Large networks of Locals are called Combinations, and it is these that Spook Bosses rule over. They feed information to the Combinations from the Commission, as well as voice complaints and questions on behalf of the Combinations. The word of a Boss is final, and any Spook who argues with or defies it may find themselves both out of the Guild and a target for the Harrowsmiths.
There are 99 Bosses currently, one for each Combination.
The Commission of Five
Also Bosses, but with loads of experience and in charge of one of the five branches (see below), the Commission of Five (or C5) sets the Guild rules and regulations, and ensures that all branches work effectively. There is, however, in-fighting amongst them, as naturally, they want the Guild power and glory for their branch (or themselves.)
Of the Commission, the only two known members are Artemus Vanderwal, in charge of the Gray Gangs, and Niccolo Cianfrocco, head of the Chicago Combination and the current "Guildmaster", although for all intents and purposes, all five can be considered the Guildmasters.
Formerly known as the Dulians, the Lifeliners are mostly responsible for the existence of the Spook Guild in the first place; it was their efforts that allowed the Spooks to break away from the Haunters.
The Lifeliners are the guardians of Fetters. For a fee, any wraith can pay a Spook to protect an inanimate or living Fetter, or to have their Fetter moved to a safer location. These Spooks have a strict code of conduct that restricts their activities with Spooks outside of the group, as they view themselves as having a higher purpose than the other divisions. They claim their devotion to the Cause gives them the least problems with their Shadows of any Spook. Other Spooks view them as vital to the Guild, and are concerned that they're becoming disconnected from its interests; they fear the Lifeliners may renounce the rest of the Guild in disgust and sell them out.
Formerly the faction called the Nepentheans, the Mementomorians (or Pathos-runners) gather around places where those who died are remembered; cemeteries, memorials, and battlefields are suitable locations for many. There, they collect the emotions of the Quick who visit and refine them into liquid Pathos, which they then sell to other wraiths. A blatant violation of the Dictum Mortuum, Mementomorians are frequently the most hunted of Spooks by the Hierarchy. However, as many wraiths have grown dependent on the Pathos-runners' product, there are very few willing to sell them out. There is some debate as to the purity of the Pathos gathered; while the Mementomorians claim to only grab the "best" (read: positive emotions) Pathos, some believe it is "watered down" with negative emotions to make the product stretch more.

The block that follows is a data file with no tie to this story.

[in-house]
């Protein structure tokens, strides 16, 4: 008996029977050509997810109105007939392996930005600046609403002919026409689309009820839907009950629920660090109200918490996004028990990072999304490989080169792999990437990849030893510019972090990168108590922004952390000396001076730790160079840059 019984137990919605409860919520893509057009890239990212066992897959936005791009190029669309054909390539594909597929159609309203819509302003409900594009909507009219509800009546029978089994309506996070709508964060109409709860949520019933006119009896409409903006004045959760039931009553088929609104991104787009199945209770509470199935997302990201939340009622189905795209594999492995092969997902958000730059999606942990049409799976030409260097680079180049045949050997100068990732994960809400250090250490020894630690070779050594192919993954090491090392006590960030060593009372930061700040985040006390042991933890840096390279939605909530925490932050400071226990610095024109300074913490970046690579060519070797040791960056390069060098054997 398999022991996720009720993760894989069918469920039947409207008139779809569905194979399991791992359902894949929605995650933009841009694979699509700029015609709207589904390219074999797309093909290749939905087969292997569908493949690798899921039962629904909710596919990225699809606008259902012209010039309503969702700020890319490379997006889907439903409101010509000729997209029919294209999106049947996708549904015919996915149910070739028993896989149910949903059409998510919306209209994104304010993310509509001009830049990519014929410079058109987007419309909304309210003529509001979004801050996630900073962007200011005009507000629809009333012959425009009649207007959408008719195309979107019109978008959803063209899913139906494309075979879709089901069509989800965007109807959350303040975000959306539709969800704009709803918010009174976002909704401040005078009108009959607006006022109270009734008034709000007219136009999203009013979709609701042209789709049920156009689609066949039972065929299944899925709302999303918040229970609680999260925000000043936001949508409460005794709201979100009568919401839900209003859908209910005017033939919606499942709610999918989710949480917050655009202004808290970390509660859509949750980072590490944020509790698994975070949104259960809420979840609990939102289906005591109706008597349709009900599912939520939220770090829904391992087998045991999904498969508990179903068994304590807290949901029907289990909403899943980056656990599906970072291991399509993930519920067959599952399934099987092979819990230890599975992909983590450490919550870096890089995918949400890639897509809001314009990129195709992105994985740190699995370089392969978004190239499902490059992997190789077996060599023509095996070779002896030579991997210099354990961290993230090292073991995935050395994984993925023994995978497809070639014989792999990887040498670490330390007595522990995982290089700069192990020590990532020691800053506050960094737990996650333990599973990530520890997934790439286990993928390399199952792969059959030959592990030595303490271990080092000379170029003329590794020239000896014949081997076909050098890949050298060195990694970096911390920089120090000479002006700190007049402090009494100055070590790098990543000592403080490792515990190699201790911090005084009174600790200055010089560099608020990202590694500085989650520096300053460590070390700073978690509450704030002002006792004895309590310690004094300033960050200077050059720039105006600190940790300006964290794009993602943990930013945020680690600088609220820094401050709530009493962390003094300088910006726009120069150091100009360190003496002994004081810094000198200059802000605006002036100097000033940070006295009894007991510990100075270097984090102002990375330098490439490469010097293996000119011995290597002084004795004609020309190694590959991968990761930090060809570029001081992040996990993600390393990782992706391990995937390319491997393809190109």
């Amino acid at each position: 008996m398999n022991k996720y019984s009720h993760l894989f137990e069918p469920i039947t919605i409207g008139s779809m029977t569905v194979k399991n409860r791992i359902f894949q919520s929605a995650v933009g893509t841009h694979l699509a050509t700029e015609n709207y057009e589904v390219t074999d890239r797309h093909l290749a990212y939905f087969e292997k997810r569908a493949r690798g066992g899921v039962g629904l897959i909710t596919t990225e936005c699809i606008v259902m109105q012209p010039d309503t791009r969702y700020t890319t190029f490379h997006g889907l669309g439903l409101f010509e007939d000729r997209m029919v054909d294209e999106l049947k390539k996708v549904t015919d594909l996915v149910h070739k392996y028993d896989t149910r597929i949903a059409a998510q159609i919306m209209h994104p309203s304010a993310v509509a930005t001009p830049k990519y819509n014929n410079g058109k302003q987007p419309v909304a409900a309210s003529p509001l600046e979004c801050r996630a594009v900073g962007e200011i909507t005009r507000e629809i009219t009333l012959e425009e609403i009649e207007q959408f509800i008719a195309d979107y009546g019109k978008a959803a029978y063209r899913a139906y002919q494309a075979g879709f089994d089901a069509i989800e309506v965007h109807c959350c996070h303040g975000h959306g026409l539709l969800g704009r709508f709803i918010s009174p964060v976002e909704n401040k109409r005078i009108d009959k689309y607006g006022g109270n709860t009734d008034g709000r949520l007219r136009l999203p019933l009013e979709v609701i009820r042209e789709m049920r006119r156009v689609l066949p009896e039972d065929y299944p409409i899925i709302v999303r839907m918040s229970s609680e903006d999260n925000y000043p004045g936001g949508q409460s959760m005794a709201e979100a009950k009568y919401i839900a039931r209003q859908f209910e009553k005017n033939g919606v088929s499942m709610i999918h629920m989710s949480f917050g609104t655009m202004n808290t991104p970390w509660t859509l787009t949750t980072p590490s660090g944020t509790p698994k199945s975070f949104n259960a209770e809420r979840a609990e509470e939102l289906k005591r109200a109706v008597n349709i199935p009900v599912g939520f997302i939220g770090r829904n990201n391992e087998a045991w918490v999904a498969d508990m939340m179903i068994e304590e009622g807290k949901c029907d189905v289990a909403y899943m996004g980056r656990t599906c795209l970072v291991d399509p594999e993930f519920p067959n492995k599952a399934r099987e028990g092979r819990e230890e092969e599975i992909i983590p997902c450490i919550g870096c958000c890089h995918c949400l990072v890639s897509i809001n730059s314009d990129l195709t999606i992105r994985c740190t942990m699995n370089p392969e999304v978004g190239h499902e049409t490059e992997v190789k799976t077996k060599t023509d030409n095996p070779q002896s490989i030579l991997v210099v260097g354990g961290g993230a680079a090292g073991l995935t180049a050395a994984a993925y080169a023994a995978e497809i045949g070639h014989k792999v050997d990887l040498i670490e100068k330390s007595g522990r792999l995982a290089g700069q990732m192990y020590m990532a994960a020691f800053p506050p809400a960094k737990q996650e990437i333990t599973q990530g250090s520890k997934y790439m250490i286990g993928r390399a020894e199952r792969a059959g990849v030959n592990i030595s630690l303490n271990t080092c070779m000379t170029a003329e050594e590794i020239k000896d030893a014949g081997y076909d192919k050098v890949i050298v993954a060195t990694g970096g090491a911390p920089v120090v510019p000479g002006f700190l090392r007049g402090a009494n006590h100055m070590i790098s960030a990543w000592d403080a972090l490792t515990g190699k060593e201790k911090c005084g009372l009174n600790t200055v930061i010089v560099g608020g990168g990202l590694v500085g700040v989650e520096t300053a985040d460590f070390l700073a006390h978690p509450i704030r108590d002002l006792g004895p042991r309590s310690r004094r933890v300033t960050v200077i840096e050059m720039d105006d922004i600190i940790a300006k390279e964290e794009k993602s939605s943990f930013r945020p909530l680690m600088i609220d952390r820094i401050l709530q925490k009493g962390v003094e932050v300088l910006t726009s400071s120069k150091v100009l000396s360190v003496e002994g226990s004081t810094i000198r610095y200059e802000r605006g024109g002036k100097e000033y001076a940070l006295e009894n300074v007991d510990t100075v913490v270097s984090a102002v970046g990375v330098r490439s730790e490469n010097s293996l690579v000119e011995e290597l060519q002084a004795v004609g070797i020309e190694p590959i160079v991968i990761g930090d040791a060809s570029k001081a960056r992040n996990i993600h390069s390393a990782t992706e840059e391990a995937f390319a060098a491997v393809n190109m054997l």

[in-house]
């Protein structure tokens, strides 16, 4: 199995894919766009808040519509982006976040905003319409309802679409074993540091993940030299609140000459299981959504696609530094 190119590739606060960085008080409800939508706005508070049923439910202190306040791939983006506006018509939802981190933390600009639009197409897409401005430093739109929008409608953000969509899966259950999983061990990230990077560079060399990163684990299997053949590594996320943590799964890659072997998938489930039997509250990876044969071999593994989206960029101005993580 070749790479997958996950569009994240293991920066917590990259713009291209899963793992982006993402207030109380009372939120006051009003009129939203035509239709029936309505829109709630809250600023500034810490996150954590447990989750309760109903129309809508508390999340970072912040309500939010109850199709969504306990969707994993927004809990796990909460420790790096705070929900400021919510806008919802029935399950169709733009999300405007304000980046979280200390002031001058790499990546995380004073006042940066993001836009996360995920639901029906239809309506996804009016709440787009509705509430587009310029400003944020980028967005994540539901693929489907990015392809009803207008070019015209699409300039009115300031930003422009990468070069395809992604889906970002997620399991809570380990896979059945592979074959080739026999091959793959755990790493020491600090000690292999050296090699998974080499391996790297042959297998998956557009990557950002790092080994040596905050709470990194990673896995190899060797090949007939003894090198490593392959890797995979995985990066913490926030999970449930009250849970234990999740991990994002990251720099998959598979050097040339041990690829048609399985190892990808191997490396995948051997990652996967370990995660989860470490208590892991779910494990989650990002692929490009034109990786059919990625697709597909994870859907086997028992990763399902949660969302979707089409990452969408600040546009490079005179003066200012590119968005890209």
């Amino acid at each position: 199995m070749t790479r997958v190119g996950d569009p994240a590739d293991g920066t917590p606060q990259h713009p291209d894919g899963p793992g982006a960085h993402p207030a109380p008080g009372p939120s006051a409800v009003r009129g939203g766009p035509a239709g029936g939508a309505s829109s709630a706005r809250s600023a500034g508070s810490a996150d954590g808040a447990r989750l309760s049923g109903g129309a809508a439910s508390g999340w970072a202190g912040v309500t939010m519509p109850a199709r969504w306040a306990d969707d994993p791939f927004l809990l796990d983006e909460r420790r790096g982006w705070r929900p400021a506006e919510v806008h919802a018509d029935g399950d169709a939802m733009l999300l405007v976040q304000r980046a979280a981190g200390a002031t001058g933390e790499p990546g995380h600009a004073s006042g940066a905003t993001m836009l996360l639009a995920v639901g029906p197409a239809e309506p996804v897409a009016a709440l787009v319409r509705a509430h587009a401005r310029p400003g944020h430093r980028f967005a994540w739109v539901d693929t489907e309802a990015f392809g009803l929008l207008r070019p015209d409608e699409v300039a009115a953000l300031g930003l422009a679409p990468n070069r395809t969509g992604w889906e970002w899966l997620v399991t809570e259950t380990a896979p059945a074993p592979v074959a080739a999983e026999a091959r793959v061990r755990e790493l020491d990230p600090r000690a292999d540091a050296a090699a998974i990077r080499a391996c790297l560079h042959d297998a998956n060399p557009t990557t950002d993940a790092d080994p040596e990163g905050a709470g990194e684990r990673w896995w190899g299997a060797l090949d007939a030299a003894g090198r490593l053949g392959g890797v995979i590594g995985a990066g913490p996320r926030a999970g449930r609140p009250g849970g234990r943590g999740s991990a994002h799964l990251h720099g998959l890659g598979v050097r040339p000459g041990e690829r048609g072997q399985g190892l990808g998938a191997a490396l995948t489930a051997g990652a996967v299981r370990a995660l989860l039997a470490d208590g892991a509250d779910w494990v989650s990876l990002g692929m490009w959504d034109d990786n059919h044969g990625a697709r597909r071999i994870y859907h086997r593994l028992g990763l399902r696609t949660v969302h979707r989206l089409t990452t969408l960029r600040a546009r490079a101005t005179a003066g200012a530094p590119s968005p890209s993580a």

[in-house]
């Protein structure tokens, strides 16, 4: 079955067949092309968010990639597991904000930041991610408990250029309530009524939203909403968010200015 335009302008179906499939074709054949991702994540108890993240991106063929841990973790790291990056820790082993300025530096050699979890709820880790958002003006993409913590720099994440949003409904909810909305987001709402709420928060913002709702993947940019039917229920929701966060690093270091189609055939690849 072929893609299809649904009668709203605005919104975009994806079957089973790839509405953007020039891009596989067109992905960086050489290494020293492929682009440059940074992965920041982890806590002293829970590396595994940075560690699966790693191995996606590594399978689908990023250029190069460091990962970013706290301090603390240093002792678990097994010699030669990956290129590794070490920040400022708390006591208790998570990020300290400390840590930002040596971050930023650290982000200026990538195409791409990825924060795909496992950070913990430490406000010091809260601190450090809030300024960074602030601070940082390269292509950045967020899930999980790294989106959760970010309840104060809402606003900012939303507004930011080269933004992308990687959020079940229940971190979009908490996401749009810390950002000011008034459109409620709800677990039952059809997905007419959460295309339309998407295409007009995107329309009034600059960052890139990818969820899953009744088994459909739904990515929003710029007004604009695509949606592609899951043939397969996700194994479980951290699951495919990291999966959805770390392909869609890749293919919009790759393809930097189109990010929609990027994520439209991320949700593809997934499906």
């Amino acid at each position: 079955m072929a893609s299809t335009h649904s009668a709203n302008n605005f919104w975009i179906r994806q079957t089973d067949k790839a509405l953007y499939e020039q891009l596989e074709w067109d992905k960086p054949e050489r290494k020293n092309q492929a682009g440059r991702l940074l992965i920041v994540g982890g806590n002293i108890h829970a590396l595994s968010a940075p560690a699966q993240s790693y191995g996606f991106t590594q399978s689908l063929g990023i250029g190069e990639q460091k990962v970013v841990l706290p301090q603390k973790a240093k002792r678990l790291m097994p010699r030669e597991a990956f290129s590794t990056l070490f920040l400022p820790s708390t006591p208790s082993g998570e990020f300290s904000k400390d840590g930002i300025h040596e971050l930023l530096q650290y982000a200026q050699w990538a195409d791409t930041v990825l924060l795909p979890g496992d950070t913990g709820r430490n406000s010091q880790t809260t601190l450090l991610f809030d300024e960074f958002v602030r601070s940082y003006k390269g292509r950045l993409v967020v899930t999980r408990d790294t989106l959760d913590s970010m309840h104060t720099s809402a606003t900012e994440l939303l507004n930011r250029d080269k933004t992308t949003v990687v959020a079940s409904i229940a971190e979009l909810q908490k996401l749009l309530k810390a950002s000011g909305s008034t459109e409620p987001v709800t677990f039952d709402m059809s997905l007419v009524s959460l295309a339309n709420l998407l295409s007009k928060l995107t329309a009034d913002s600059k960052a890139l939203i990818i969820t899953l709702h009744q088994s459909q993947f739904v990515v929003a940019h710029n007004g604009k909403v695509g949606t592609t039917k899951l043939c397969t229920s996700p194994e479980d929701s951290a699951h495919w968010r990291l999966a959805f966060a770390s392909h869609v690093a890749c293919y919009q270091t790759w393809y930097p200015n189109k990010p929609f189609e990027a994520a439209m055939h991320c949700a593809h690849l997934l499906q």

Formerly the faction known as the Dolabra, the Shroudbreakers came to prominence during the War of the Guilds, working with Haunters and other Shroud-crossing Guilds to "sanitize" structures of the Quick in order to demolish Haunts, tamper with the Shroud thickness, or create relics. Their task has changed little since then, with the Shroudbreakers attracting the most attention of the Spooks among the living. These exorcists and ghost busters are the standard adversaries for the Shroudbreakers; while the Hierarchy officially frowns on their activities, some have been known to hire Shroudbreakers to rout out fugitives or target criminals.
The youngest of the five groups, the Gray Gangs were formed strictly based on the Quick's labor unions. These Spooks are responsible for most Outrage activity that occurs in the Shadowlands, especially in the Necropoli. Mercenaries all, they hire themselves out to the highest bidder among Renegades and Heretics. Gray Gangs are also responsible for many of the "wards" within Necropoli, serving as local representatives, in essence, to get the people who live in their area the things they need.
The most secretive and frowned upon of the Spooks among their own Guild, the Harrowsmiths are dark mirrors of the Lifeliners. They are fanatical in their devotion to the Cause, and in their belief that the Spooks alone can uphold it - fanatical to the point that they will destroy any wraith who betrays the Spooks or their clients. Where the Lifeliners protect Fetters, the Harrowsmiths specialize in destroying them. They also work in more "subtle" ways, such as torture or mental abuse. Many wraiths consider the Harrowsmiths to be among the darkest wraiths, and the closest to being a Spectre one can become. Why their existence in the Spooks' Guild is continued is a mystery.
The Cause is the driving force behind the Spooks: the belief that the things of the Skinlands that keep a wraith functioning and enable them to pursue Transcendence - Fetters, Haunts, the memories of the living, etc. - should be defended against Oblivion. The Cause is what drives the Spooks to protect Fetters and keep wraiths from being Harrowed or becoming Spectres. Spooks who violate the Cause (with the exception of Harrowsmiths) are usually ostracized or hunted down.
Despite their past differences, the Spooks and Haunters are very close. Although they differ on a few key ideas, they generally work together as much as possible to achieve their goals.
The Monitors, however, are particularly loathed among the Spooks for their tendencies to indiscriminately destroy other wraiths' Fetters and for their snobbish attitude regarding those without Lifeweb.